- The Washington Times - Sunday, February 6, 2005

JIDDA, Saudi Arabia — Women are turning out to be an invisible force in Saudi Arabia’s first election in more than 40 years, a two-month process that begins Thursday with local balloting in the capital, Riyadh.

Women will not be permitted to participate in the elections, which come after international pressure to democratize in a conservative kingdom, where political parties are banned and the press is restricted by the government.

But the daily newspaper Al-Iqtisadiah last week cited a survey that found 20 percent of the men who registered to vote in the Eastern Province had been persuaded to do so by their wives.

Bandar Al-Saleh, who is running for a seat in the Riyadh Municipal Council, told The Washington Times that women’s concerns are foremost among his campaign pledges, which range from improving home pickup of trash to establishing safe and clean public exercise areas.

Mr. Al-Saleh, who receives visitors from 8 a.m. until 10 p.m. daily in a 10,000-square-foot tented and carpeted area near a major highway, said he has formed a team of 25 women who go door-to-door to speak to women in his district and ask about their concerns.

Cardamom-flavored Arabic coffee and dates are served to visitors during the day, while evening visitors get a lamb-and-rice extravaganza.

“I’m not a rich businessman,” Mr. Al-Saleh said. “I’m a real estate manager who is trying to improve the lives of my constituents.”

The three-stage elections — which start in the capital Thursday, followed by balloting in the Eastern Province in March and ending in the Western region on April 21 — are seen as a response to both internal and external pressures.

The September 11 attacks on New York City and Washington by mostly Saudi terrorists proved a turning point for the Al-Saud ruling royal family, who realized the need to devolve some of its power to the people after ruling the country as an absolute monarchy for more than 70 years.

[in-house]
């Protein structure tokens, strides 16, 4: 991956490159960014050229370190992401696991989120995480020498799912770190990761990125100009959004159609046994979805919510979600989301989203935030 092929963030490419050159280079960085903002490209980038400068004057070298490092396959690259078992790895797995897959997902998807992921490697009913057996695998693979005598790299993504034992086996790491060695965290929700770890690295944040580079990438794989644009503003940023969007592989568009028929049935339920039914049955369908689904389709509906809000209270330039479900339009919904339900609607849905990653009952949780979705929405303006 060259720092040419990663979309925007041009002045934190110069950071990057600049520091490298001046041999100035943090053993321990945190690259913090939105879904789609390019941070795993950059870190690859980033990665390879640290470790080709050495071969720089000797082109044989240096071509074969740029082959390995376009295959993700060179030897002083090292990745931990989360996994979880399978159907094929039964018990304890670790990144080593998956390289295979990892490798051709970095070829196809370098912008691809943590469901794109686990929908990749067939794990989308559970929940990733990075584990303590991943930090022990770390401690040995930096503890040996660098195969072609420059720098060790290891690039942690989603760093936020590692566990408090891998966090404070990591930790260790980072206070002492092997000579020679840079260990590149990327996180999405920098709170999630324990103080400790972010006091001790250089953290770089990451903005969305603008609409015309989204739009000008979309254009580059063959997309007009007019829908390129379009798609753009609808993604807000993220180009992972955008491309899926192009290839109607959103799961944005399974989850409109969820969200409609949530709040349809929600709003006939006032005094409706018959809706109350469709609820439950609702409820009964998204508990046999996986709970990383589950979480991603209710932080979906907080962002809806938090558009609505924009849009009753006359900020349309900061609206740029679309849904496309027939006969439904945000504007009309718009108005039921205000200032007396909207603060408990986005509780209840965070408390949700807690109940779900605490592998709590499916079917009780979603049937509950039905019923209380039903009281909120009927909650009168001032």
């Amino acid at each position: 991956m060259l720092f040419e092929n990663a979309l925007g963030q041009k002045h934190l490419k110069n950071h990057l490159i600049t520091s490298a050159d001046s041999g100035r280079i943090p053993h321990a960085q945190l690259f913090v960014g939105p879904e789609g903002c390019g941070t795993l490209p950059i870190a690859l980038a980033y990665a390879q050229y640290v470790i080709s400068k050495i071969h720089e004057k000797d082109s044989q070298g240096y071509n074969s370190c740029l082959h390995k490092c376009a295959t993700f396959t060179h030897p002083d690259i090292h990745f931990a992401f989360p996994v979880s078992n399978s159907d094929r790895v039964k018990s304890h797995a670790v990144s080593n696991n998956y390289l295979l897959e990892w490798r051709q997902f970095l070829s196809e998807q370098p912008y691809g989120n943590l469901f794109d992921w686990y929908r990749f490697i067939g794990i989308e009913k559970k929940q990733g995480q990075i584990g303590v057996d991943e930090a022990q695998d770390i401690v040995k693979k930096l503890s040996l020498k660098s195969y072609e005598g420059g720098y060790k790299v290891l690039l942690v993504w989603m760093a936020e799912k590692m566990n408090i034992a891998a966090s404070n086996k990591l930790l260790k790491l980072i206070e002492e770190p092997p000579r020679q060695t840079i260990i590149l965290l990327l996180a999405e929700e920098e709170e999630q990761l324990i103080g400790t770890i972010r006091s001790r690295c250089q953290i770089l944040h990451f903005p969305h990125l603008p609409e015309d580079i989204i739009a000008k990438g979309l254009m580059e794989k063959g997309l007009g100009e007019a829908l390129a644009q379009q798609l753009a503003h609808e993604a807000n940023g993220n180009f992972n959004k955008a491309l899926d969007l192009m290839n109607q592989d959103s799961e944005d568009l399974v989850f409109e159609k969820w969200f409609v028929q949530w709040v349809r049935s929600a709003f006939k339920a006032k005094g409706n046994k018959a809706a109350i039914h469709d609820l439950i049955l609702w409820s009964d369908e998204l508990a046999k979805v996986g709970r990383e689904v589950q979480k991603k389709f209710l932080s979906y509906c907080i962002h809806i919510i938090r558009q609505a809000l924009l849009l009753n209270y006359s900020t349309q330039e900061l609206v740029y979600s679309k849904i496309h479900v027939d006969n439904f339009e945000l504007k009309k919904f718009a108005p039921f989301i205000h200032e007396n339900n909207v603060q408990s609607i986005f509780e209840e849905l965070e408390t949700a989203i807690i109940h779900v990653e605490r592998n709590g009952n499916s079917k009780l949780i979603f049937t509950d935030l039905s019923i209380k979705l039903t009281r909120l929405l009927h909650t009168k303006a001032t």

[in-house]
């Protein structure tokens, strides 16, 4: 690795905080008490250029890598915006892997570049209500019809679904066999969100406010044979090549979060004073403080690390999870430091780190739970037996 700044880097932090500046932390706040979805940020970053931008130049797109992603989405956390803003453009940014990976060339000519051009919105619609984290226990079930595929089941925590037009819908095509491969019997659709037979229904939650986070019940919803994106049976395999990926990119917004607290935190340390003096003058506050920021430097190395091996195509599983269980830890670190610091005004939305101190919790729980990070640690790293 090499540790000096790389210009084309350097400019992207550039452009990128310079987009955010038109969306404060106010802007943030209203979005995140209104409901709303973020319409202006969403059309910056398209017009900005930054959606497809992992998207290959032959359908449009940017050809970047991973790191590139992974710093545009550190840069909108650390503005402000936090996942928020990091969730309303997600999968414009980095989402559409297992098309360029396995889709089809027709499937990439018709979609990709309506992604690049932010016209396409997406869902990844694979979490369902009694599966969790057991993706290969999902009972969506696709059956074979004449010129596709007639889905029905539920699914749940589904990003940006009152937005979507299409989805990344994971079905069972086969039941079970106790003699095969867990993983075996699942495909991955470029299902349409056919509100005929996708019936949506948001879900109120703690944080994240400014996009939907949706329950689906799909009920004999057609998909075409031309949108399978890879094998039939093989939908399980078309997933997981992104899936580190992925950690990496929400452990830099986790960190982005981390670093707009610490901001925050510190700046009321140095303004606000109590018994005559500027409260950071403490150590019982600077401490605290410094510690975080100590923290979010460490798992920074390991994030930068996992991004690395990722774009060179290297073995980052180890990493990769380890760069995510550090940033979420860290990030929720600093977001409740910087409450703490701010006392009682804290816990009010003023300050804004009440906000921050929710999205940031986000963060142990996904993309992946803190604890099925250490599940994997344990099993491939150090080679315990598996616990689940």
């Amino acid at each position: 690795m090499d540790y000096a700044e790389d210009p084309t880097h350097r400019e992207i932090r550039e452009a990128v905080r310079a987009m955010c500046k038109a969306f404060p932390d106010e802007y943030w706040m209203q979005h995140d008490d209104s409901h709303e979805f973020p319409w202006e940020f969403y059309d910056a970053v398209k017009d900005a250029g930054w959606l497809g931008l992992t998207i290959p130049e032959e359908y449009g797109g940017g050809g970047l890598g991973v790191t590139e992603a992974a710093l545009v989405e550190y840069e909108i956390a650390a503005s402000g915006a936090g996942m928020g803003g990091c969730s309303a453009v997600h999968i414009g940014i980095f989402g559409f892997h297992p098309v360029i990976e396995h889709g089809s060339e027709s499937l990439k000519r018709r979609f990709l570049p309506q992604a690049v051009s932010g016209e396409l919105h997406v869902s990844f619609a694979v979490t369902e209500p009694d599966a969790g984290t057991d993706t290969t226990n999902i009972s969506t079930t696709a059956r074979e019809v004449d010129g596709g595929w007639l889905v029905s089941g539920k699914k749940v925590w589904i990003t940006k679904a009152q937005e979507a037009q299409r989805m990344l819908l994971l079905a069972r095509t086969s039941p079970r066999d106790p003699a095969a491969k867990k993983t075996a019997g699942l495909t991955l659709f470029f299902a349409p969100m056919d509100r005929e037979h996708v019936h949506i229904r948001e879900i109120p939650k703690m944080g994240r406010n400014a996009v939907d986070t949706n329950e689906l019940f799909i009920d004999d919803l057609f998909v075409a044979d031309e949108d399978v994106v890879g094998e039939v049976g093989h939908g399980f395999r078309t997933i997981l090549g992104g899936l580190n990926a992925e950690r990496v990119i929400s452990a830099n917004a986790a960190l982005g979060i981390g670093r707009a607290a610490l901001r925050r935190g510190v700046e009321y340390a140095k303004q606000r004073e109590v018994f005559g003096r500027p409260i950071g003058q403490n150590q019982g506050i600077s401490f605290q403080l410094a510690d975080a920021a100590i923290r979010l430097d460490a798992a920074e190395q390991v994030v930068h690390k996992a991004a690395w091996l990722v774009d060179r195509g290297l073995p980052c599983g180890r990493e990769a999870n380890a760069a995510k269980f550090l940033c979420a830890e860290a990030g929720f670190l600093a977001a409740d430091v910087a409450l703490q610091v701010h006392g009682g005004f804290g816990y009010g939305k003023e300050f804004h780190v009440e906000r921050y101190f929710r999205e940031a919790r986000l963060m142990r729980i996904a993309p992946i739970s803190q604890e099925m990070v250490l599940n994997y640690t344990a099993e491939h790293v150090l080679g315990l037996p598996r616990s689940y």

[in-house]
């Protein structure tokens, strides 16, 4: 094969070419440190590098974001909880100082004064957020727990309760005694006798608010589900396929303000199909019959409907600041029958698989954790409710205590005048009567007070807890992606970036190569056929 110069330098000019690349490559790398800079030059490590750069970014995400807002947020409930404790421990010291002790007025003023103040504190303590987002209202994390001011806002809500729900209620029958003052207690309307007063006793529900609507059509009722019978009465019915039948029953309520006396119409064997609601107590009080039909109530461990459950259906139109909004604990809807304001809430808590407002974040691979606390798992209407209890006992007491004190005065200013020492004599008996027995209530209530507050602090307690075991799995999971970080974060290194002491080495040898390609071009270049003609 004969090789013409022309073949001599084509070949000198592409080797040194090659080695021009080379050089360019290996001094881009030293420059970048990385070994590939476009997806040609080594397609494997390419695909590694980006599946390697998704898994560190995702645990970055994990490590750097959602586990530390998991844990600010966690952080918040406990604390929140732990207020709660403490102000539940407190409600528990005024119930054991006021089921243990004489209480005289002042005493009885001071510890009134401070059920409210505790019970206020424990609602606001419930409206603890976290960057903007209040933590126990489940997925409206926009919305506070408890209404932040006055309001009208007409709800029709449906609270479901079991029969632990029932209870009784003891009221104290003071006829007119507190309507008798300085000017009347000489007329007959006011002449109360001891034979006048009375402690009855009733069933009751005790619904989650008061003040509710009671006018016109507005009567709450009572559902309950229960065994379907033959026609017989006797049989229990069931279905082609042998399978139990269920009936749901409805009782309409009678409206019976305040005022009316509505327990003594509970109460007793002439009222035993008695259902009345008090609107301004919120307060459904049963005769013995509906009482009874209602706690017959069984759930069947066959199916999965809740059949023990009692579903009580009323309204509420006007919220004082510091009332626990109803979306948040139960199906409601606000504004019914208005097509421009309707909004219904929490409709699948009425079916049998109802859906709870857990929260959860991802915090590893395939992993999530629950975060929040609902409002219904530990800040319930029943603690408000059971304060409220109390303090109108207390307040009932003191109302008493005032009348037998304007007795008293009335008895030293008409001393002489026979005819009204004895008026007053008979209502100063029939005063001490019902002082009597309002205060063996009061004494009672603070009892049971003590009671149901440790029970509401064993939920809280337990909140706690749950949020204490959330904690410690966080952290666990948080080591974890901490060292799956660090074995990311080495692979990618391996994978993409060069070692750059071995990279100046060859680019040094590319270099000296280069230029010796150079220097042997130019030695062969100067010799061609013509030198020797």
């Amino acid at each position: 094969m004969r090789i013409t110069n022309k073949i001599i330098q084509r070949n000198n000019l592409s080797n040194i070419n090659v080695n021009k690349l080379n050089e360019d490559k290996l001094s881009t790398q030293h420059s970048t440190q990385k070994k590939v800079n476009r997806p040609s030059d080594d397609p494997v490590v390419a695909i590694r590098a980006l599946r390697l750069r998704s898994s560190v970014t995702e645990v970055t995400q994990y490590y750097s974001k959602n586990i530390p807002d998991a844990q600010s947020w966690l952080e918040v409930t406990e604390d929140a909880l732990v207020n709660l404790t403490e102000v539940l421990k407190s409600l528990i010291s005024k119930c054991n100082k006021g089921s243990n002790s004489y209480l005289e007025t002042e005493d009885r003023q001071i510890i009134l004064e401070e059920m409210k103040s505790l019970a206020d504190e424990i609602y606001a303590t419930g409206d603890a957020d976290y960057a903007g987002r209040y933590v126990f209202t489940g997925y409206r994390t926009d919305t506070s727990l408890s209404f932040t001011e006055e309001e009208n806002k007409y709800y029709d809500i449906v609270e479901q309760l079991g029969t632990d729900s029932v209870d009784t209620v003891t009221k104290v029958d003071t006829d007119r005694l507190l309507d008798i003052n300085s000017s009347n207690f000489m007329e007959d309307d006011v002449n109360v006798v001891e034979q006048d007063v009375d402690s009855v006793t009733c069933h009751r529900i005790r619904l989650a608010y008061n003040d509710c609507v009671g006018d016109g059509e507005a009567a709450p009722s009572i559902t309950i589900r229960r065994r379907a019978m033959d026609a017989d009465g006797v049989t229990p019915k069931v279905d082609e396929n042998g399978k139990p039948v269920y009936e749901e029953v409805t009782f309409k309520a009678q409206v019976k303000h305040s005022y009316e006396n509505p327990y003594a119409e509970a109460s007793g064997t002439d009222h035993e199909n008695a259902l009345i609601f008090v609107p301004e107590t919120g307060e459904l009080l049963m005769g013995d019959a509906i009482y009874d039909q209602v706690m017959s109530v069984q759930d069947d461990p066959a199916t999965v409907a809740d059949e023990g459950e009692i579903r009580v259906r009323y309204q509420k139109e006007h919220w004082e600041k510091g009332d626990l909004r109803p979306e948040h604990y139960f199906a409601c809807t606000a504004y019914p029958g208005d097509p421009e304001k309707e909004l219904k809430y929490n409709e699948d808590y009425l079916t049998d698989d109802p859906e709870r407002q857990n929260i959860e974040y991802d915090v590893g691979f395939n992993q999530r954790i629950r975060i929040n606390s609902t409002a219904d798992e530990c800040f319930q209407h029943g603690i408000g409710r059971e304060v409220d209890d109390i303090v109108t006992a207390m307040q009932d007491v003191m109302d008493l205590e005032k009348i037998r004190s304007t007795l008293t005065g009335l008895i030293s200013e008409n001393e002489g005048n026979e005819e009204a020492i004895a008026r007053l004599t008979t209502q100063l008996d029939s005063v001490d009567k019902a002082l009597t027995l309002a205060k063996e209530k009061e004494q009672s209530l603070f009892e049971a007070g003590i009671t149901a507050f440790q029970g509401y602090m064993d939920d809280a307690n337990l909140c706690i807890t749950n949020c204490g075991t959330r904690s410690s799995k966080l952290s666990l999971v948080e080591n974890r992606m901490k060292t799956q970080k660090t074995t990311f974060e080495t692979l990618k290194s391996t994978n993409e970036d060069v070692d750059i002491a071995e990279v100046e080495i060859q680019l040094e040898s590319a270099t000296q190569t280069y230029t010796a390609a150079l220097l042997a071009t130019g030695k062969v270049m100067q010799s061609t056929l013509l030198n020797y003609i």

President Bush has been publicly and privately pressing the kingdom to adopt political reforms for the past two years, with his latest prod coming during his State of the Union address Wednesday night.

“The government of Saudi Arabia can enhance its leadership in the region by expanding the role of its people in determining its future,” Mr. Bush said.

The elections have provided a platform for candidates like Dhafer Al-Yami, who is running for the Riyadh council on an anti-corruption platform. A lawyer by profession, Mr. Al-Yami is calling for financial transparency and accountability in municipal affairs.

Candidates are barred from advertising on television and radio, which has proved a bonanza for local newspapers that are full of color advertisements for the various candidates. Most ads feature a photo of the candidate along with his main campaign pledges.

Many also carry Web site addresses and the candidates’ mobile phone numbers so voters can reach them directly.

There is no cap on how much candidates may spend on their campaigns, but they are not allowed to accept donations or financing from outside sources.

There are more than 600 candidates vying for seven seats on the 14-seat Riyadh council. The other half of the seats will be filled by government appointees.

But some Saudis are cynical of the whole electoral process, calling it too little, too late.

“What municipal elections are you talking about?” said one U.S.-educated academic who spoke on the condition of anonymity. “Do you really think that they will make a difference?”

Only 150,000 men registered in Riyadh to vote in the elections, out of 400,000 qualified to vote in the Riyadh region.

Some have blamed the lackluster response on a government deemed reluctant to advocate the devolution of some of its powers, and to the fact that democracy is still a novel concept here.

It remains to be seen how much power the municipal councils will have, and whether the government will heed calls by leading Saudi women to appoint women to the councils.

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